Team Seeks to Serve Music Education Activists Where They Live

April 10, 2019

Duke sophomore Dayna Price channeled her experience playing flute into developing research tools for El Sistema USA—and fed her interest in clinical psychology in the process.

Music for Social Change team meeting.
Music for Social Change team meeting (Photo: Robert Zimmerman)

By Robert Zimmerman

Duke sophomore Dayna Price picked up the flute when she was in second grade. She took private lessons and enjoyed playing on her own until fifth grade, when she could finally join the school band. She was a band kid all the way through high school, though flute ultimately took a backseat to sports. Like dozens of other students I’ve met over many years of teaching music at Duke, she set the instrument aside in the transition to college. Her formative experience with music will never go away, though. In fact, it has been an important guide and inspiration for her.

Even though Price didn’t bring her flute to campus with her, one of the first connections she made was to Kidznotes, a local program that teaches children in under-resourced communities to play orchestral music. Once a week during her freshman year, she worked with a group of Durham school kids learning to play the flute. They were mostly in second grade, just as she was when she learned.

Dayna Price at the far right (Photo: Robert Zimmerman)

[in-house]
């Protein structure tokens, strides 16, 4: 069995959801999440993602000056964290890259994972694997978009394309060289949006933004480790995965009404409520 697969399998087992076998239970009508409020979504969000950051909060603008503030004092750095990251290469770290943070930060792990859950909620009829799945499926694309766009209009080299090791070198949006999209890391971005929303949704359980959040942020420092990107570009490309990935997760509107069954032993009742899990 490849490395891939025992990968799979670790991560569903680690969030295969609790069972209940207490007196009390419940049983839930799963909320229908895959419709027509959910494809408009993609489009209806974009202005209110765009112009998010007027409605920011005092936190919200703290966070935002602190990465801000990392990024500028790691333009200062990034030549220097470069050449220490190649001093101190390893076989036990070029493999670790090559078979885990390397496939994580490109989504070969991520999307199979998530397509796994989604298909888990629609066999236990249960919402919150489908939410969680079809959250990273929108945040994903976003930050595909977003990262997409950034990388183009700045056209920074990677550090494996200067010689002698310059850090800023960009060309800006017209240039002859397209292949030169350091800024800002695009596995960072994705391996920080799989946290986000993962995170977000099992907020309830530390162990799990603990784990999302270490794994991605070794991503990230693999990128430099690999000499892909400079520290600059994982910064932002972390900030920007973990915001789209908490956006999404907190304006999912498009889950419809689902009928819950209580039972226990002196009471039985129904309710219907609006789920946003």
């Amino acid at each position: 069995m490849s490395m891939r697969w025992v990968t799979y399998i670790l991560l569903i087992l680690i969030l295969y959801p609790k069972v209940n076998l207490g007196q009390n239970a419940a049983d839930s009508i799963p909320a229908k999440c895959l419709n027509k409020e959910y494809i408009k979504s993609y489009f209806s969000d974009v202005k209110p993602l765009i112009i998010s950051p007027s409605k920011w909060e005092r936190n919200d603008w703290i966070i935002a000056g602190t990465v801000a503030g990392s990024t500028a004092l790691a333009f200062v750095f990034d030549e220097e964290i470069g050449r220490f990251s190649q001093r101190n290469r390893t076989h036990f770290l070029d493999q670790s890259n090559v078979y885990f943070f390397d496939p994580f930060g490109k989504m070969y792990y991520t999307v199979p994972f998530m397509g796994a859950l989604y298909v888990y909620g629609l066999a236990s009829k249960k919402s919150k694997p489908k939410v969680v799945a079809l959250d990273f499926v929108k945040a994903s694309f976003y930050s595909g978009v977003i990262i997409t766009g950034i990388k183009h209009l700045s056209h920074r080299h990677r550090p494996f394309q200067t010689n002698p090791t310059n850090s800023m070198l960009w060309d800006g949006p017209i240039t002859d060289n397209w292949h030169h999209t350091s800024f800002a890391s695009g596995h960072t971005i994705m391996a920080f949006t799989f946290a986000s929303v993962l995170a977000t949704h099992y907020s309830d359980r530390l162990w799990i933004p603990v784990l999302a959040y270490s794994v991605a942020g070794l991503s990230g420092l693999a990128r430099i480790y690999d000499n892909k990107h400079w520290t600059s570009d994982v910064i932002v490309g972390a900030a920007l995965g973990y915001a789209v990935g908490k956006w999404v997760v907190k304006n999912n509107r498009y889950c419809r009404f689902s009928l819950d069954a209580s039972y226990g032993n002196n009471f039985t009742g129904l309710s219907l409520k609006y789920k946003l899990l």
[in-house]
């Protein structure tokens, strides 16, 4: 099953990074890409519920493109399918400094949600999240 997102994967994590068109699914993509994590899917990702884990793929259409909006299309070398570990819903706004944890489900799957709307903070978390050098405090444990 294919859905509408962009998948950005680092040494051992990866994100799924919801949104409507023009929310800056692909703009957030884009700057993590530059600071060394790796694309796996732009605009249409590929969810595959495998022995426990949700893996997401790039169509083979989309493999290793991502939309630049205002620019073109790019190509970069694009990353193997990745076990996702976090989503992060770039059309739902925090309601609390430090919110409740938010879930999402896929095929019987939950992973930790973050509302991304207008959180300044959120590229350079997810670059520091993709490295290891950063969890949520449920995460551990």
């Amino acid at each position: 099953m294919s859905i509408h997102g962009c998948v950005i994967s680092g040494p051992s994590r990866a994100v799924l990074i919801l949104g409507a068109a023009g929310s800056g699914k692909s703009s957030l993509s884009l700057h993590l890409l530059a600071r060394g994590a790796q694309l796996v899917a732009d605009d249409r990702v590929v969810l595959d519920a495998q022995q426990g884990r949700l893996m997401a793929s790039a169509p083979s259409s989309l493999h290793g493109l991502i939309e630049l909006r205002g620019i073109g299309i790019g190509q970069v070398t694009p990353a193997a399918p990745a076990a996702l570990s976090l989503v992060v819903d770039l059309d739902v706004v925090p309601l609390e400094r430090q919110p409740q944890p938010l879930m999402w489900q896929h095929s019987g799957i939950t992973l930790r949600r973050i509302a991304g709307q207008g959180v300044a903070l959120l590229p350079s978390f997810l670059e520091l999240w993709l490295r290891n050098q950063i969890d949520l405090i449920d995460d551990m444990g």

Dayna Price at far right (Photo: Robert Zimmerman)

It was fun and rewarding to close that circle, and to contribute to the community. For her sophomore year, Price found a way to build on that experience while also gaining valuable research skills relevant to her studies in psychology—she joined the Bass Connections team Music for Social Change.

Price wants every child to have the same opportunity she did to learn an instrument. “I’m from rural Iowa,” she says. “My high school graduating class had about 120 kids in it, and only four of us went to college out of state. There’s a lot of poverty in the town, and a lot of young people who are in jail because of meth. It was just my family that got me here and not there.”

“Iowa’s budget for education keeps getting slashed. If it happens again, we’ll lose our music program, in which case, the only way kids would be able to learn music is through something like Kidznotes.”

Music for Social Change

Kidznotes is an offshoot of a movement known as El Sistema, which originated in Venezuela in the 1970s. In its day-to-day practice, El Sistema is very much like the Duke University String School and countless other youth orchestras around the world, with the crucial difference that music education is not its primary goal.

El Sistema is a set of inspiring ideals that has led to a clearly defined, intensive after-school music program that holds social change as its first goal and the highest values of excellence in music education as its close second. El Sistema is dedicated to at-risk and culturally underserved children.

Kidznotes was founded in Durham in 2010, and its deep and ongoing connections to Duke began the next year, when the Vice Provost for the Arts funded the purchase of 100 violins and cellos for the program’s elementary school partners. Duke has also been instrumental in establishing and sustaining the umbrella organization El Sistema USA (ESUSA), which currently has over 110 members and affiliates. Since 2014, Katie Wyatt—co-founder of Kidznotes, Executive Director of ESUSA—has taught a social entrepreneurship class at Duke. And of course Duke has been a steady source for volunteer music tutors like Price.